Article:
The faithful will notice some differences in the blessing of throats, distribution of ashes and other Lenten practices this year. The changes are being implemented during the ongoing coronavirus pandemic to ensure the safety of both the clergy and faithful.
Many people are accustomed to having their throats blessed individually with crossed candles on Feb. 3, the feast of St. Blaise, bishop and martyr. Bishop Edward Malesic said that because of the pandemic, instead of individual throat blessings, priests in the Catholic Diocese of Cleveland may offer a blessing to all assembled by extending their hands -- without the crossed candles -- while saying the prayer of blessing. The blessing of the throats will take place at the livestreamed noon Mass on Feb. 3 in the Cathedral of St. John the Evangelist. Many parishes throughout the diocese also offer the blessing.
St. Blaise lived in Turkey and Armenia during the fourth century. He saved a boy who was choking on a fish bone and said those who light a candle in his memory will be free from infection, which is why candles are used in the annual blessing of throats on his feast day. He is one of 14 “Holy Helpers,” saints who are revered as healers.
St. Blaise is the patron saint of throat illnesses, animals, wool combers and wool trading.
Catholics around the world traditionally mark Ash Wednesday – the first day of Lent – by attending Mass and receiving consecrated ashes as a symbol of their duty to pray, fast and do charitable works (almsgiving). Ash Wednesday, which is not a holy day of obligation, falls on Feb. 17 this year.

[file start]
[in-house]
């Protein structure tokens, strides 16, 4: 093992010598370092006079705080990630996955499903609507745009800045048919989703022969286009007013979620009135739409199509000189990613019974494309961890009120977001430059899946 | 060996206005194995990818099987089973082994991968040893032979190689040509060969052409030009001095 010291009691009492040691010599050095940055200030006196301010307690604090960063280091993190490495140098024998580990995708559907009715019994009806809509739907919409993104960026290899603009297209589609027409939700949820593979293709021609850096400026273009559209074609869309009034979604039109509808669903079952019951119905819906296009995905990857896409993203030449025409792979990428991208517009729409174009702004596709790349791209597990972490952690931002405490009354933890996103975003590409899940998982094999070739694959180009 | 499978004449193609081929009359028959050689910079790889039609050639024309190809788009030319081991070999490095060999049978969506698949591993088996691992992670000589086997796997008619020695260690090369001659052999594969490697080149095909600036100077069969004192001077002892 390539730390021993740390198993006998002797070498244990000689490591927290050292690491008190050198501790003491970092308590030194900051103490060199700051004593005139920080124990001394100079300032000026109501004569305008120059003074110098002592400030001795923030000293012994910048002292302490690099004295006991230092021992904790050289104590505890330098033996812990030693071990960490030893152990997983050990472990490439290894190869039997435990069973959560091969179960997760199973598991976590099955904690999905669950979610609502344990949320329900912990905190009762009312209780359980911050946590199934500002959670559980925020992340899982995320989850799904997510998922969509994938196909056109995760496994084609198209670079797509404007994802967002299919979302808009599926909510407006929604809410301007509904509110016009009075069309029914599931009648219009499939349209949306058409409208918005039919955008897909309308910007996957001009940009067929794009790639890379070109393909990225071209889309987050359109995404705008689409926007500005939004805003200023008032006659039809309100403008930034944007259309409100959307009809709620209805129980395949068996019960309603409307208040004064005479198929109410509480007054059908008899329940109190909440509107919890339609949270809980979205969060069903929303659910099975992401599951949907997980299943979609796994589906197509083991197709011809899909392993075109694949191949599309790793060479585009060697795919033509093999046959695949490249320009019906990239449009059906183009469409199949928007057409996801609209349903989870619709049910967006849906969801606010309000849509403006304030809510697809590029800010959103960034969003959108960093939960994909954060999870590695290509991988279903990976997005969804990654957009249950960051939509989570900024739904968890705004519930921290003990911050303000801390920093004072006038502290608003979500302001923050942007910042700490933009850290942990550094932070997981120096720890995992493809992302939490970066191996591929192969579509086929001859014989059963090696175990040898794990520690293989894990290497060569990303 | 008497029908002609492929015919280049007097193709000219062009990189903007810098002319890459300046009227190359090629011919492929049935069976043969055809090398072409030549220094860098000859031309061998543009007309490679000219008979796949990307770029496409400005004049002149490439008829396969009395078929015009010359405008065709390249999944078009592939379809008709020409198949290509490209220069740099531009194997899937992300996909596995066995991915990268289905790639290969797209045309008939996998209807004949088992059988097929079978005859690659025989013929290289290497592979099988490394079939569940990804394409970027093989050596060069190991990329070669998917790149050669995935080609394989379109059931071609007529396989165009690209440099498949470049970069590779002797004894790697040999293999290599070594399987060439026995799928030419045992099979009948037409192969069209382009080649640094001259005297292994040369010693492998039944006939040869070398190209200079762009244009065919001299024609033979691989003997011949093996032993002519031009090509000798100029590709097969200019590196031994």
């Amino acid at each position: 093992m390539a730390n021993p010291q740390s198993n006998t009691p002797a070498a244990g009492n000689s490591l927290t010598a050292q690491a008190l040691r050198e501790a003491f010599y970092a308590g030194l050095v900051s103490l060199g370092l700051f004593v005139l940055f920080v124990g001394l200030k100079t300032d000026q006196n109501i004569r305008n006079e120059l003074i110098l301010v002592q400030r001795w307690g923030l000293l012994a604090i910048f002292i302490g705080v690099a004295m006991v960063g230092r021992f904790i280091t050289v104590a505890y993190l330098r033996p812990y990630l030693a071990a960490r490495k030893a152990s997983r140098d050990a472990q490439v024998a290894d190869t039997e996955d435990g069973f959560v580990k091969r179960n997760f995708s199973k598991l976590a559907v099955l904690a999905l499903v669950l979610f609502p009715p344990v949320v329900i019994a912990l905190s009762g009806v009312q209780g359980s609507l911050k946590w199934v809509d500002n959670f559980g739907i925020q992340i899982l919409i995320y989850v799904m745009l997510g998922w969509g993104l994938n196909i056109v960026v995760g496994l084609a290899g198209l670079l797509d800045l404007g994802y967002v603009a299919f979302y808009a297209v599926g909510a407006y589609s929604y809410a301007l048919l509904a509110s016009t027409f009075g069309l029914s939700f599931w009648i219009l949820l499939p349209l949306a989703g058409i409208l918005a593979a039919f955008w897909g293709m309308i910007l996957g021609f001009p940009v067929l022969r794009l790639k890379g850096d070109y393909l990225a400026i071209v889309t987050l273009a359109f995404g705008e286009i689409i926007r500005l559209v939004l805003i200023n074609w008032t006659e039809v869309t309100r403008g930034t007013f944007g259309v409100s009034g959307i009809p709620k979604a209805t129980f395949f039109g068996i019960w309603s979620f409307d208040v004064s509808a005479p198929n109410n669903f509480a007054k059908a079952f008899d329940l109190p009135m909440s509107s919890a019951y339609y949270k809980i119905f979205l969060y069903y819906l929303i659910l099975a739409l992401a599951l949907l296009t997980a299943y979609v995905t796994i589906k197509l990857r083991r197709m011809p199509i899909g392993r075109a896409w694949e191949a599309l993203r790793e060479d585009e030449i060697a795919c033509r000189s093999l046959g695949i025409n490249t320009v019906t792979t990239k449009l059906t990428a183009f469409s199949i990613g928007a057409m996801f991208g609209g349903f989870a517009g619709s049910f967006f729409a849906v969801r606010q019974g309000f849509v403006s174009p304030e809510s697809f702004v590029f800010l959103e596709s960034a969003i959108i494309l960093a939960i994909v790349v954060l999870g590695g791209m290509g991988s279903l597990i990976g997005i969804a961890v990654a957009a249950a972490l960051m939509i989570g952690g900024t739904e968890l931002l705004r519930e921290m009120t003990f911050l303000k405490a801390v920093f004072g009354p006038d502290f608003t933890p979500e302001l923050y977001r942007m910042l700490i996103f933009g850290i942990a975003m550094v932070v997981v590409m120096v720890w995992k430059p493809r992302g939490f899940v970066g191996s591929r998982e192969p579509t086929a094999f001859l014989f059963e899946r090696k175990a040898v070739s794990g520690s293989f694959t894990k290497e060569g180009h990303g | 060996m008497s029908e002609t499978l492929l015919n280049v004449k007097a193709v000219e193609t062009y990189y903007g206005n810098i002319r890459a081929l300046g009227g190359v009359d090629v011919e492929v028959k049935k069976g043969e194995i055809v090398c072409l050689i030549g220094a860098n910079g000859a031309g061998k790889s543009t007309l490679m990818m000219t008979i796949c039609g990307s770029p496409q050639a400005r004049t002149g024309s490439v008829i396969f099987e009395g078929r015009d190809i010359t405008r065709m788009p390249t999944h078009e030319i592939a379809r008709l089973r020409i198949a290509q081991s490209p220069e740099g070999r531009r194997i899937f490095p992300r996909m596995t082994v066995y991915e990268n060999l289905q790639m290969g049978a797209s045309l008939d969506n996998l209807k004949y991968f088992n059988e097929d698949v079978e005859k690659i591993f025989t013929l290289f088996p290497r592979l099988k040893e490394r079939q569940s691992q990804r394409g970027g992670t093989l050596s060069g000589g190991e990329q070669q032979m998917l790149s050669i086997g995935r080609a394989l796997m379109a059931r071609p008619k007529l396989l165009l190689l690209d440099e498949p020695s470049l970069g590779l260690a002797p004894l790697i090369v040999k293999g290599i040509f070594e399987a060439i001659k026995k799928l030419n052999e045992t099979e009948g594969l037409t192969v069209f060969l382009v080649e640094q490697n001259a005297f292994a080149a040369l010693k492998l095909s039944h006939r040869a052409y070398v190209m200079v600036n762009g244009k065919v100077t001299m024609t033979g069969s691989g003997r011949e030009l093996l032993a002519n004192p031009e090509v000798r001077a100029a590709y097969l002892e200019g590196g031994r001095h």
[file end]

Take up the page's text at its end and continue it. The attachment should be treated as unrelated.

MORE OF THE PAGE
Mass will be celebrated at 7:15 a.m., noon (livestreamed with Bishop Malesic as celebrant) and 7 p.m. that day in the cathedral. Ashes will be distributed during Mass.
However, a new procedure will be used. The priest will bless the ashes with holy water and then only once say one of the formulas from the Roman Missal – either “Repent, and believe in the Gospel,” or “Remember that you are dust, and unto dust you shall return.”
The priest will cleanse his hands, put on his face mask and distribute ashes to the faithful but instead of marking each forehead with a cross, he will sprinkle ashes on the head of each person without saying anything, thus avoiding physical contact.
The United States Conference of Catholic Bishops said this method of distributing ashes is common practice in some other countries, but is not well known in the United States. There is no requirement for anyone to receive ashes.
On Palm Sunday, March 28, palms will be blessed in the usual way and distributed at the end of Mass. Palms may be handed out by ushers who are wearing face masks, or they can be placed on table or in containers where the faithful can take them. People should comply with social distancing guidelines and take palms they have touched.
Also, for those preparing to be received into the Church this year, there will be some changes to the Rite of Election and the scrutinies.
Rather than celebrating the Rite of Elect at the cathedral, it will take place at local parishes this year.
In addition, Bishop Malesic issued a dispensation for those in his pastoral care with regard to the scrutinies, which normally are celebrated on the third, fourth and fifth Sundays of Lent for those in the Rite of Christian Initiation of Adults. Because of the pandemic, they are obligated to participate in only one scrutiny before celebrating the sacraments.
Preparations are underway to once again offer a Lenten resource page on the diocesan website. More information will be announced soon.